When Congress gave federal employees a 2 percent pay increase this year, it counted it as a pay cut - and gave itself credit for reducing the deficit by $2.4 billion.

Members of the blue-ribbon commission on federal deficits were astounded this week by an explantion of Washington's bookkeeping magic."I don't understand this at all, and I don't understand how anybody else does," commission co-chairman Robert Strauss complained when told how a pay hike had become a pay cut.

One commission member says "truth in budgeting" may be a first step to true cuts.

Congress and a reluctant president Reagan created the National Economic Commission last year to come up with a solution for the last eight years' federal deficits.

The commission - which includes Chrysler Chairman Lee Iacocca, investment banker Felix Rohatyn, labor leader Lane Kiekland and other political and business leaders - plans to report in December.

Its initial public meeting last week was devoted to budget officials' explanation of how Congress looks the other way while the budget grows by leaps and bounds.

A basic problem is that new spending is either ignored or counted a spending cuts under the goverment's bookkeeping, Here's how it works: Congress' starting point for each year's budget is something called the "base budget." It's the previous year's spending... PLUS across-the-board increases for inflation... PLUS new spending that kicks in from laws passed the previous year, or maybe even several years back (which is the way a lot of new spending slips in).

None of this is counted a spending increases - even though billions of dollars in new money is being spent.

In fact, any trimming from the base budget goes on the books as a spending cut. That's how the government has managed to "cut" the budget every year while it grows bigger year by year.

-Congress claimed a $1.7 billion savings by limiting an increases given to hospital from Medicare. But even so, the increase was more than increases hospitals usually get, "They're claiming a big savings, but they're paying hospitals a lot more," said a budget official.

-Federal employeed got a 2 percent salary increase this year, but had they received a ful inflation increase, it would have been about 4 percent. This pay raise counts as a pay cut.

Medicare payments were mailed a few days late at the end of the year, pushing the spending into the following year. Presto - a $1.1 billion "savings."

Some members of the commission were incredulous when they heard how Washington handles money.

"Spending could go up 30 percent a year, and yet if it's (in the base budget), there would be no spending increase?" asked co-chairman Strauss.

"That's correct," said Timothy Muris, a former associate director of the White House Office of Management and Budget.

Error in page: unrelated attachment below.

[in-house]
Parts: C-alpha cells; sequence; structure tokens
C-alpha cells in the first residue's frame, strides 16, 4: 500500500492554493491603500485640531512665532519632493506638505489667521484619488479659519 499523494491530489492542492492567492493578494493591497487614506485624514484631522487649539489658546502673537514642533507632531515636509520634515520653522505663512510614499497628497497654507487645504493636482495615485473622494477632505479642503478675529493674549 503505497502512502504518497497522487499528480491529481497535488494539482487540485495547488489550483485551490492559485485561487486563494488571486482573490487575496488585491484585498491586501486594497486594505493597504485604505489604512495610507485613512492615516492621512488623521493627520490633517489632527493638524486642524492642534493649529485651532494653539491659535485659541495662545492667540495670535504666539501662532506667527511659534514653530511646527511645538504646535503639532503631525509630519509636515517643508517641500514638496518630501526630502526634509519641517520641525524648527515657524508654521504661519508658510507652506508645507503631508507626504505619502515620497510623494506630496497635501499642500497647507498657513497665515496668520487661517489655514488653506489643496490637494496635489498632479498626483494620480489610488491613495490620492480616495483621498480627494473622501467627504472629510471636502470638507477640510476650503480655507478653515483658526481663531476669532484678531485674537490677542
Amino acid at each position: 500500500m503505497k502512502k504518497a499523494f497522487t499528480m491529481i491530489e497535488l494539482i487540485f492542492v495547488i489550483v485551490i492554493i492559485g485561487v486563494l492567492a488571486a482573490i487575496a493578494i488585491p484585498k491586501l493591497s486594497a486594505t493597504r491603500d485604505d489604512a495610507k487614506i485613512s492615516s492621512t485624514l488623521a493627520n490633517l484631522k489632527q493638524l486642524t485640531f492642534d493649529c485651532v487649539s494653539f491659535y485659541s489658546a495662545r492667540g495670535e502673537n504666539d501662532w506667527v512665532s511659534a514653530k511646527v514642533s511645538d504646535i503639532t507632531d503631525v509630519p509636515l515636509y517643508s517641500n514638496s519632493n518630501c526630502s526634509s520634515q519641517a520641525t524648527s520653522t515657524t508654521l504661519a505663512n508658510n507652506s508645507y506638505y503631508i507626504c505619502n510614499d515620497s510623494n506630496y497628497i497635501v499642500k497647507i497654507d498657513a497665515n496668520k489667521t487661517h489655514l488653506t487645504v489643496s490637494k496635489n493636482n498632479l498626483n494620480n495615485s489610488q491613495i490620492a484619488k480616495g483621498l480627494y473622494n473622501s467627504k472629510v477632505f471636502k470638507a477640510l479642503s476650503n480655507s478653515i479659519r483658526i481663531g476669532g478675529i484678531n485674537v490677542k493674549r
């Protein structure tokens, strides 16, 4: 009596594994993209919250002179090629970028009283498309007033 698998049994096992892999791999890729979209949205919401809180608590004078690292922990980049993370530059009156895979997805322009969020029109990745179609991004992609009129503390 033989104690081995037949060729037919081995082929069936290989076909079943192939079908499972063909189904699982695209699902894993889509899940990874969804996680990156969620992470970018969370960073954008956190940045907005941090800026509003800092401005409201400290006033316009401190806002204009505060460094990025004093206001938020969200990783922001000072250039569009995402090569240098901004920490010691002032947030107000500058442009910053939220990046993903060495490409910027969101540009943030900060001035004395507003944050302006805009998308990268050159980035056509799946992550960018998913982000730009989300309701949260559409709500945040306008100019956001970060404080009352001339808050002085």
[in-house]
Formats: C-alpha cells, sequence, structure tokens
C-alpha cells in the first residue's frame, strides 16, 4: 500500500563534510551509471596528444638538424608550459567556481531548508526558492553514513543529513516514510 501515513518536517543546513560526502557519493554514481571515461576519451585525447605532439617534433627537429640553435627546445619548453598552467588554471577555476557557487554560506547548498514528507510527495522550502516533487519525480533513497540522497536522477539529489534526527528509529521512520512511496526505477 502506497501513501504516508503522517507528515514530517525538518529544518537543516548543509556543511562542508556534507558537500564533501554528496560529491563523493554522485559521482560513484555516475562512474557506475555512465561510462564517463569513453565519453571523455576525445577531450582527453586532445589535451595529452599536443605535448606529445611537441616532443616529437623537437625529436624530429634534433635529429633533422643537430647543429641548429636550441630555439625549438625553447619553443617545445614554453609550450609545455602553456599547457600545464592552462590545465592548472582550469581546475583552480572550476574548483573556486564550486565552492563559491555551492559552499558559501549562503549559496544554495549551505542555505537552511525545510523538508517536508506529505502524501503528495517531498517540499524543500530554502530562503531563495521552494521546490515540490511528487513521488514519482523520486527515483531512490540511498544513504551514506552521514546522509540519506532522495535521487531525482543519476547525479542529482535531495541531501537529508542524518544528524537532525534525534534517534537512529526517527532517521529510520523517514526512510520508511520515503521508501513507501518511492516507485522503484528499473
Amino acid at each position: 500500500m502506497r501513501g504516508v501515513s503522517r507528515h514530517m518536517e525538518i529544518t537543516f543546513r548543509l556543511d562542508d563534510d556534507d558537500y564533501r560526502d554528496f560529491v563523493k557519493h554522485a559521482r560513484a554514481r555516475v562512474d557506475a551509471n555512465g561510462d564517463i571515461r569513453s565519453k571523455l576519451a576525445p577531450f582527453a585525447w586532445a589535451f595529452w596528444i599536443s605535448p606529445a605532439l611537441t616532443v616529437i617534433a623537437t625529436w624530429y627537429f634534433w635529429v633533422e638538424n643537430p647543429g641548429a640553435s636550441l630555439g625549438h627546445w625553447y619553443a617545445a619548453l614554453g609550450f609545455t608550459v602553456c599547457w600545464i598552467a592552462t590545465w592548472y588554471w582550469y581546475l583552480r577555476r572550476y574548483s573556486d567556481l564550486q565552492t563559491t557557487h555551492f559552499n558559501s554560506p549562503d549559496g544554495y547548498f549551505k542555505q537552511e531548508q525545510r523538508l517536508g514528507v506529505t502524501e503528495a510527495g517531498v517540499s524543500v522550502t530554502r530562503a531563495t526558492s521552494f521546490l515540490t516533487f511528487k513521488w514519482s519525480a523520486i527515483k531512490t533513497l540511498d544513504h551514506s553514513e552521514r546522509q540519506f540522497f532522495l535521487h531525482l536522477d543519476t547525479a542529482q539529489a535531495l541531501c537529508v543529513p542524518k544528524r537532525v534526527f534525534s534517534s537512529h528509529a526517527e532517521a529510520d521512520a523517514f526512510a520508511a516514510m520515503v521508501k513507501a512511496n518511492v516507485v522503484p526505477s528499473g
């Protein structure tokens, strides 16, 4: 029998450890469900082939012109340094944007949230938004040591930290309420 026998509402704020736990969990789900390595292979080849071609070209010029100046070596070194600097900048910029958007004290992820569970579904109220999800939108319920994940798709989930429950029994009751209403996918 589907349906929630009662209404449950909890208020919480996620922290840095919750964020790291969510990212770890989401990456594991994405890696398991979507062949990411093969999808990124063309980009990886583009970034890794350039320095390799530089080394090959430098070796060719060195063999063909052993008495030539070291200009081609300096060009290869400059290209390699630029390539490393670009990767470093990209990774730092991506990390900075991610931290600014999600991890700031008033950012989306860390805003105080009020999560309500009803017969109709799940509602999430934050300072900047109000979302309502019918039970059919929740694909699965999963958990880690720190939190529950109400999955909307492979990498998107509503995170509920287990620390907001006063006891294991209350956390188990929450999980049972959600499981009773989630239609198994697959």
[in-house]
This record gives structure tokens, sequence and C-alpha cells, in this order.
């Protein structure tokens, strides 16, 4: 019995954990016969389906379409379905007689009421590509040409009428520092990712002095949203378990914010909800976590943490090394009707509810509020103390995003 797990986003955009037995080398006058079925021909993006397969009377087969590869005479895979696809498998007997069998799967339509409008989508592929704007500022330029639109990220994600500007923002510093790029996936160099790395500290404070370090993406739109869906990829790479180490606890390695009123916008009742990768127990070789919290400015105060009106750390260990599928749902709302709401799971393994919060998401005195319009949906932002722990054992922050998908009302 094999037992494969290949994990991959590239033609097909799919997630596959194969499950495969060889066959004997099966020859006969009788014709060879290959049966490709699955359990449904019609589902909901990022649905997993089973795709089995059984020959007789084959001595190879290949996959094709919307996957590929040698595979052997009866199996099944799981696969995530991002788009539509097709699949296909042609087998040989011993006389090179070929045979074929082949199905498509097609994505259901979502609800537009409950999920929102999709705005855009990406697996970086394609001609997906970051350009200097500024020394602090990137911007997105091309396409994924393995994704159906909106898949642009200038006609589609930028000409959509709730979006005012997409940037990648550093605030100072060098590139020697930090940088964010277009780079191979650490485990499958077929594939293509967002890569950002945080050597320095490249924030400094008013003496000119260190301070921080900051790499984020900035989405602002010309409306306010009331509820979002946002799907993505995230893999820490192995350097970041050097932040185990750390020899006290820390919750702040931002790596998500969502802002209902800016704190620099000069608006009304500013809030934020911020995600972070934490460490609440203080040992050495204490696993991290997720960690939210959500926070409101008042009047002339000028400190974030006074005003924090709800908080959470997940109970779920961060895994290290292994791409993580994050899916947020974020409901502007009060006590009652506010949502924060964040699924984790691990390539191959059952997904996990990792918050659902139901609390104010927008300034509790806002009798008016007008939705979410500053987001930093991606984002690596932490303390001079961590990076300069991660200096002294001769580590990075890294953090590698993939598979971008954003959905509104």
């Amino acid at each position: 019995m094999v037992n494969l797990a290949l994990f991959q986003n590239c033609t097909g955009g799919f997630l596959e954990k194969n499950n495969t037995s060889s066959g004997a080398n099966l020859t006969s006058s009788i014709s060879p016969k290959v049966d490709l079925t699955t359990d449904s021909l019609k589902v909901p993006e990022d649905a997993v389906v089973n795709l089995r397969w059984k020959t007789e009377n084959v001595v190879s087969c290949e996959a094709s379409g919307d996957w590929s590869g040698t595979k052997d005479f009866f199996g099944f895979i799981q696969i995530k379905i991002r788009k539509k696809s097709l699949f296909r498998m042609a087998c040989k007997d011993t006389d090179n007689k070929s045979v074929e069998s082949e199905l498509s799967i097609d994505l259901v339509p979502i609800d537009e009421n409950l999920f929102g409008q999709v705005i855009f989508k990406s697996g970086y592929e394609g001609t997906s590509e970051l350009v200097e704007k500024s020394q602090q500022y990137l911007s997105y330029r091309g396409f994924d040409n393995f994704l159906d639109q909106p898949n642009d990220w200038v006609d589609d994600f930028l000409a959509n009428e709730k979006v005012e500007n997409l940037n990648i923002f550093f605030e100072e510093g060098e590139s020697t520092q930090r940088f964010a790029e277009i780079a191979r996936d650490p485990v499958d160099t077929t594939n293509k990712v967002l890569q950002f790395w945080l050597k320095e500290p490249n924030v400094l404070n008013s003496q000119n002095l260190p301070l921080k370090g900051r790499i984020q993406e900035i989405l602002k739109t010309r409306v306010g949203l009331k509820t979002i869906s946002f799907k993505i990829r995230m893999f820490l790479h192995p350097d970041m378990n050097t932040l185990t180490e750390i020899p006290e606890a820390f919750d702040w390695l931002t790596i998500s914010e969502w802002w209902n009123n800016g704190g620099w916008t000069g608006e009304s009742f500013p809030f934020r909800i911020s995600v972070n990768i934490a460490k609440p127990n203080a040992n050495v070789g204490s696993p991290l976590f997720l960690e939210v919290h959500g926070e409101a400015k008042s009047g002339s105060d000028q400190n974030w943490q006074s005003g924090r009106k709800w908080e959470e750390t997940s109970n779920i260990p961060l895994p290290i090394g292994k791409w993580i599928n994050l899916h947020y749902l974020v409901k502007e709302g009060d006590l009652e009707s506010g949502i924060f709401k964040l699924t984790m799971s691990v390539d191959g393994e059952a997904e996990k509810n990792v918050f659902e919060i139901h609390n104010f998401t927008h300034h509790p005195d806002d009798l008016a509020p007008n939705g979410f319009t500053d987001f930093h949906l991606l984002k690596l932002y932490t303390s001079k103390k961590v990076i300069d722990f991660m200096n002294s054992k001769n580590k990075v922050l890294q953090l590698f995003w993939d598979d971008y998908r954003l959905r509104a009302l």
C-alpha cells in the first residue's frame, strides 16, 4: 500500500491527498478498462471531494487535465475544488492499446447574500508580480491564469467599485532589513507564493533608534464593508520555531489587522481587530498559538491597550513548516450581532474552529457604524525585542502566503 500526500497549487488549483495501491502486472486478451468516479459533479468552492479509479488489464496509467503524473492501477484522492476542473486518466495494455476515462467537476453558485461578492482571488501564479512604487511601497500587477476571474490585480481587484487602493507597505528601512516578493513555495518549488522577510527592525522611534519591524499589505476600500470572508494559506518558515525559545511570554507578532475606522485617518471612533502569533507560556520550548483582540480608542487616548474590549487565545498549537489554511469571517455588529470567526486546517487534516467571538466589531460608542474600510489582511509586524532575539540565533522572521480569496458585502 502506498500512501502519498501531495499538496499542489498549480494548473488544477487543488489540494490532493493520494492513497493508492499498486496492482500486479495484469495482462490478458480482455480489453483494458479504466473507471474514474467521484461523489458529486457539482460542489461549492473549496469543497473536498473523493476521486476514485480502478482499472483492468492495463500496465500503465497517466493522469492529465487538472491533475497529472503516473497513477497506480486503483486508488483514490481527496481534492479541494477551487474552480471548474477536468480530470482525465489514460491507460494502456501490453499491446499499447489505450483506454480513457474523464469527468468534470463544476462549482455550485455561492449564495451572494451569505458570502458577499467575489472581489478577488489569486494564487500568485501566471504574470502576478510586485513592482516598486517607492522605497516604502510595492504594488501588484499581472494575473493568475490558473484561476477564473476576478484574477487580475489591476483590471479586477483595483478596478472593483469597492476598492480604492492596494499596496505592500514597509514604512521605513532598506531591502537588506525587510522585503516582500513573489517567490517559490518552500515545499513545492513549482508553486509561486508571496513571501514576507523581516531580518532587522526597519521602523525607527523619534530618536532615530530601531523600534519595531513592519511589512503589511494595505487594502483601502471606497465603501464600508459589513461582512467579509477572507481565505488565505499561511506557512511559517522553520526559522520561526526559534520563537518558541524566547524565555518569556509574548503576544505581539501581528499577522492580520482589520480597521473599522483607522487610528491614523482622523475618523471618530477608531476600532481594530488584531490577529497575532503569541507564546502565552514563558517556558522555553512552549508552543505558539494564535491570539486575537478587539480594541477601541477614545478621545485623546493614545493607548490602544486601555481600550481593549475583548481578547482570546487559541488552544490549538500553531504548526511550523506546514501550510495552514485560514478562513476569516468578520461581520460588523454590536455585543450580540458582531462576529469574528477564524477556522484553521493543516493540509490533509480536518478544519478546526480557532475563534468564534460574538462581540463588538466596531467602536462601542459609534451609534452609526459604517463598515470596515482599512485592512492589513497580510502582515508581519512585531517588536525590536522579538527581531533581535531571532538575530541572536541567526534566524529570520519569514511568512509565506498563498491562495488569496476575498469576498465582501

Strauss looked dumbfounded. "I've never understood that. You've taught me something."

"If somebody with your knowledge and expertise in Washington doesn't understand it, that shows we've got a problem here," Muris said.

AFL-CIO President Kirkland described the federal governments's budgeting as "a Seventh Avenue marketing concept. It's a 20 percent cut from a 50 percent markup."

Rohatyn challenged this kind of bookkeeping. "If you were a public accountant, would you certify these numbers?"

Muris said it's "no accident we have a system biased toward increased spending." Medicare spending has tripled in the 1980's, he said, yet the common belief is that it has been cut. "Nobody has suggested cutting it, we're talking about limiting its growth from 12 to 8 percent a year."

Sen. Pete Domenici, R_N_M., a former Senate Budget Committee chairman, said, however, that the intention is not "to hide anything," but acknowledged that "it works both ways... If we had started without those (baseline) increases, maybe you wouldn't have heard so much noise (from big spenders) about cuts."

Commission member Donald Rumsfeld, President Ford's defense secretary, said that budget succeeds in one thing: It protects the politicians, "By its very complexity, the system prevents the American people from holding anyone accountable."

Big federal deficits began in 1981 when the government cut taxes more than spending by $100 billion, according to Carol Cox, director of the Committee for a Responsible Federal Budget. "And then the 1981 recession doubled it," she said.

Since then, Congress has raised taxes and cut spending enough to trim annual deficits by $150 billion, but interest payments on the debt are growing almost as fast now as Congress cuts.

What caused the deficit, Cox said, "depends on you political philosopy. If you are a conservative, you go back to the 1960s and point to the rapid expansion of social services. If you are a liberal, you go back to 1981 and say it's that darned President Reagan's defense buildup."

The commission's report will offer the next president and Congress a way out of deficits, supposedly the same as a similar commission in 1983 prevented the Social Security system from going bankrupt. Strauss says the commission will focus on spending cuts befoe looking at possible tax increases.